For 60th Year, Germany Honors Duty to Pay Holocaust Victims

Share with others:


Print Email Read Later

BERLIN -- In a week when demonstrators from Greece to Spain drew parallels between Chancellor Angela Merkel's drive for austerity and the brutality of the Nazis, a symbolic act recognizing the commitment that a postwar, peaceful Germany has made to many of those who survived Hitler's atrocities largely went unnoticed.

Germany's postwar reparations program has become such a matter of fact that many Germans are not even aware that their country, after paying $89 billion in compensation mostly to Jewish victims of Nazi crimes over six decades, still meets regularly to revise and expand the guidelines for qualification. The aim is to reach as many of the tens of thousands of elderly survivors who have never received any form of support.

In prominent places among the government buildings in the heart of a reunified Berlin, Germans have placed new memorials honoring the Jewish, gay, and Sinti and Roma victims. But the reparations program, which was created when Konrad Adenauer, the first chancellor of West Germany, and Israel signed the Luxembourg Agreement in 1952, receives far less attention.

By starting the program, West Germany, for the first time, assumed responsibility for compensating Jewish victims of Nazi crimes. Stuart E. Eizenstat, a special negotiator for the Conference on Jewish Material Claims Against Germany, praised it as historically unique at a gathering here last week for its 60th anniversary.

"Here we started 60 years ago, when the German government was on its knees economically, and yet you made this commitment," Mr. Eizenstat said Thursday at the event. "And here we are 60 years later at a time when you are bearing the burdens of Europe and a generation never even born during the war continues to fulfill its obligation."

Over the years, the agreement has been amended and adapted to reflect the geopolitical changes in Europe, after the fall of the Berlin Wall and the collapse of Communist rule across Eastern Europe, and the changing needs of aging Holocaust survivors.

Last year, for survivors of ghettos, the amount of time spent there to qualify for compensation was reduced to 12 months from 18 months. As of Nov. 1, the program was opened to survivors living in countries previously under Soviet influence, making an estimated 80,000 more people eligible for one-time payments of $3,250. Starting next year, eligibility will extend to anyone who can prove that they hid from the Nazis for at least six months.

The negotiations between officials of the German Finance Ministry and representatives of the claims conference have also evolved over the decades. Though stiff silence dominated at the signing of the initial agreement, negotiators now view the other side as partners with a common goal of trying to reach as many survivors as they can, while they still can.

Roman Kent, 83, a survivor of Auschwitz and the ghetto in Lodz, Poland, said he had been involved in the talks for so long that he no longer remembered when he started. Having built a new life and a successful business in the United States, where he immigrated in 1946, Mr. Kent initially had no desire to become involved in the compensation discussions or to travel to Germany.

"When I went the first time, I felt extremely uncomfortable to be there," he said of his initial round of negotiations.

At one point during that first discussion, Mr. Kent said, he made clear to the Germans across the table how difficult, how emotional, the process was for him.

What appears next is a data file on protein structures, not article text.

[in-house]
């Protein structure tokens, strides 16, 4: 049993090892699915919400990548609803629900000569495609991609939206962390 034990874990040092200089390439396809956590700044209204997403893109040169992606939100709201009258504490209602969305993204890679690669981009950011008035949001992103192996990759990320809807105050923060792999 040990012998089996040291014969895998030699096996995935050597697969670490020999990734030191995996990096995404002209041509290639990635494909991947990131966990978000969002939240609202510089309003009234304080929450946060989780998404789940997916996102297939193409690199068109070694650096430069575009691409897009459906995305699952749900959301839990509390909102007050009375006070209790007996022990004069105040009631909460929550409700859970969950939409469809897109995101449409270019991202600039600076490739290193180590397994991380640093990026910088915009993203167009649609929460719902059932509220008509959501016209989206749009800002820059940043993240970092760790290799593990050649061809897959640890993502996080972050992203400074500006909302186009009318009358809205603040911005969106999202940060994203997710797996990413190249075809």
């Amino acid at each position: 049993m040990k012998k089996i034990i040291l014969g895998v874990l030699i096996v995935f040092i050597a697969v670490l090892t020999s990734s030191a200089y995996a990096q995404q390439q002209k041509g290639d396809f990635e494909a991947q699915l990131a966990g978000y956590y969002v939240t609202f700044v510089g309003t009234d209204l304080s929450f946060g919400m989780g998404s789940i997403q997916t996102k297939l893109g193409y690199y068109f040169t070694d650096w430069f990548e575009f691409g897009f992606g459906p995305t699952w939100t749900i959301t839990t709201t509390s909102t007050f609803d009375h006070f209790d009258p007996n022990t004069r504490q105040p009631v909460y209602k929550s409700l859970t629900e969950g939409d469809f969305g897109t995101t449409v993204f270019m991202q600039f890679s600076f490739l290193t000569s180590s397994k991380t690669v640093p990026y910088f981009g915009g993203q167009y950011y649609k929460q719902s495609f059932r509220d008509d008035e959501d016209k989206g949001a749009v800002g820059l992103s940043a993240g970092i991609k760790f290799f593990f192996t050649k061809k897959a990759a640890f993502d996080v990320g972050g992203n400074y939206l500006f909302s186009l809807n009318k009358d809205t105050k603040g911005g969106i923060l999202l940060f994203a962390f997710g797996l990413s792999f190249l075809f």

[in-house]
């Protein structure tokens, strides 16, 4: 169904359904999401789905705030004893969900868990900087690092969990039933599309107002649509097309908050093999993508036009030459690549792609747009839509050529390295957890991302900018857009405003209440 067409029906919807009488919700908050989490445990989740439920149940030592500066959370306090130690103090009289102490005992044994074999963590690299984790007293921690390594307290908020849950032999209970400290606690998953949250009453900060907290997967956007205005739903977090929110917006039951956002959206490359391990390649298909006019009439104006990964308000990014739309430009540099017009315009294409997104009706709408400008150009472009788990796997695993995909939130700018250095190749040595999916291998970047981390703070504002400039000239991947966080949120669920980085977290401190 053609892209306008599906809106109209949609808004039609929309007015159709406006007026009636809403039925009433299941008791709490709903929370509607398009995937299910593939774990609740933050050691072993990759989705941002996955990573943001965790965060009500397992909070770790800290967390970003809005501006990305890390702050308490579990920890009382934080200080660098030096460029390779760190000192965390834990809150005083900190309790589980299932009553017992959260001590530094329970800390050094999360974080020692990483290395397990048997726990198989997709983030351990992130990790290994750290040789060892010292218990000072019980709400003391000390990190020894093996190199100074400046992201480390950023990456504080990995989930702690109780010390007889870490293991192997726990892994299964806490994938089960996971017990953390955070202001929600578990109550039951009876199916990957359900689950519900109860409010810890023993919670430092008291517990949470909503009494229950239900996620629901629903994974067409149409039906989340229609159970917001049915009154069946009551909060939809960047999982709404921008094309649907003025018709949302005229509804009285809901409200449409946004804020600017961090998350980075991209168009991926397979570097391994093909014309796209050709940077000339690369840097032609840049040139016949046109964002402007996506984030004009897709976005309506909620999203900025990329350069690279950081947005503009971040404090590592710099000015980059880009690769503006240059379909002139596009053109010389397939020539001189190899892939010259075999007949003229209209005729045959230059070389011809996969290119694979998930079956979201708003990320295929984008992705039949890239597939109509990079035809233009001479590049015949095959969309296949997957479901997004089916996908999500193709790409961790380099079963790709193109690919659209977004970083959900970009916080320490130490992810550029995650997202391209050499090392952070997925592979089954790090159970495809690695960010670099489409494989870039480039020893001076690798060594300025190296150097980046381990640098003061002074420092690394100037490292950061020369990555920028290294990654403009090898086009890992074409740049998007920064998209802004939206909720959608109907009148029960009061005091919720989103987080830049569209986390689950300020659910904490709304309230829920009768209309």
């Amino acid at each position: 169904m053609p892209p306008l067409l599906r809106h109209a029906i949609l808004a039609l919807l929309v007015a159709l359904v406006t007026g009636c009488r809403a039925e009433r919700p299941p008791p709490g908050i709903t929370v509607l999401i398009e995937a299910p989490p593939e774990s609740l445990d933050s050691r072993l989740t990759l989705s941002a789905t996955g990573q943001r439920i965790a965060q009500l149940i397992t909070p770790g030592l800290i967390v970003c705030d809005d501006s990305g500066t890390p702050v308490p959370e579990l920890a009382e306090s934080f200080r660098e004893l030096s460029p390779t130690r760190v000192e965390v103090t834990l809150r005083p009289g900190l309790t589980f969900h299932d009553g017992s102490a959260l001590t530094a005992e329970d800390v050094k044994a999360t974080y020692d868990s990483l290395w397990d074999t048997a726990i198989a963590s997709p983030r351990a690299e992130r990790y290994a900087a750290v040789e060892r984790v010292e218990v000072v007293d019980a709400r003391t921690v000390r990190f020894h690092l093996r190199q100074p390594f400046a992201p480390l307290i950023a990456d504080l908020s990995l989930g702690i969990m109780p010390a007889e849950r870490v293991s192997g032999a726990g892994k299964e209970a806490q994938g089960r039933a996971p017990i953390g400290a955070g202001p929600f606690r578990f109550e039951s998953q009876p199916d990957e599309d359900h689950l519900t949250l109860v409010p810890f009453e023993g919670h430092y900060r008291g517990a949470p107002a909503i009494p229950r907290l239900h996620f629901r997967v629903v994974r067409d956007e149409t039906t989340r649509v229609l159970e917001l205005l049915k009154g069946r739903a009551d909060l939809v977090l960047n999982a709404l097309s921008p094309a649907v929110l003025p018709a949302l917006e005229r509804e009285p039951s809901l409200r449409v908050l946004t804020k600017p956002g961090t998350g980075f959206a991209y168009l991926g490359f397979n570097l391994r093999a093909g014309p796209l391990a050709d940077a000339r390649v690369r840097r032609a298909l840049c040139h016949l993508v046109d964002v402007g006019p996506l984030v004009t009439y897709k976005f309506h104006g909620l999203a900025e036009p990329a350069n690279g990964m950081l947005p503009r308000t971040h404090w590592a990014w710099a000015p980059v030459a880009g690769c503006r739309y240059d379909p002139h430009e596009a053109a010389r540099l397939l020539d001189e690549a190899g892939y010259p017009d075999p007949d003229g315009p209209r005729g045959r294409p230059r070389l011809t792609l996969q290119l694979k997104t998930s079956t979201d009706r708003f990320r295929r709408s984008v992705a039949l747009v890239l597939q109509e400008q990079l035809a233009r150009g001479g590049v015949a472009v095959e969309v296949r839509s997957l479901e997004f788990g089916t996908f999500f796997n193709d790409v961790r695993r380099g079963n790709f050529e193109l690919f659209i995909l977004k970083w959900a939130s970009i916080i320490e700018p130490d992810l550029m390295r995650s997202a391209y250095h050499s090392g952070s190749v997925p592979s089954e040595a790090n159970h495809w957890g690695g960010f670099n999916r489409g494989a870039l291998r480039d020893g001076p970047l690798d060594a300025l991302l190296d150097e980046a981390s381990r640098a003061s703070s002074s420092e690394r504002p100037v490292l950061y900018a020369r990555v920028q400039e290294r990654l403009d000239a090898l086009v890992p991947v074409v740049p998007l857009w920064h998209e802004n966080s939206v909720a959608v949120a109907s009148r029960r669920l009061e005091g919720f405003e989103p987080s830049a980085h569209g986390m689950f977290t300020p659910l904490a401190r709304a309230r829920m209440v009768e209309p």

On Thursday, Mr. Kent opened his speech with a quotation from a German poet, Heinrich Heine, who converted to Christianity from Judaism. Mr. Kent drew a parallel, reflecting how the process of working with the former enemy toward a common goal has altered his perception.

"We survivors and the Germans of today are together united," Mr. Kent said. "Both of us do not want our past to be our children's future."

Not that the process is always smooth. Although the compensation has been supported through the years by German governments on both sides of the political spectrum, they must negotiate within the constraints of a federal budget. An investigation begun in 2010 found that employees of the claims conference had been involved in a scheme to use fake identification to defraud the fund of more than $42 million, only part of which has been paid back.

Julius Berman, the chairman of the claims conference, said that despite everything that has been accomplished, there remain as many as 50,000 victims who have never received compensation in any form. Mr. Berman also points to thousands of people scarred by the trauma of losing their parents, and their childhood, to the Nazis as a group still deserving recognition.

"It has never been about the money," Mr. Berman said of the compensation program. "It was always about recognition."

Asked whether, given the millions of dollars that Germany is now pledging to help weaker economies in the euro zone, there were thoughts that 60 years of payments to survivors was enough, Werner Gatzer, who leads the negotiations for the Germans, shook his head.

"We will have done enough when no more survivors remain," Mr. Gatzer said. "As long as they live, we will uphold our responsibility."

world

This article originally appeared in The New York Times.


Advertisement
Advertisement
Advertisement

You have 2 remaining free articles this month

Try unlimited digital access

If you are an existing subscriber,
link your account for free access. Start here

You’ve reached the limit of free articles this month.

To continue unlimited reading

If you are an existing subscriber,
link your account for free access. Start here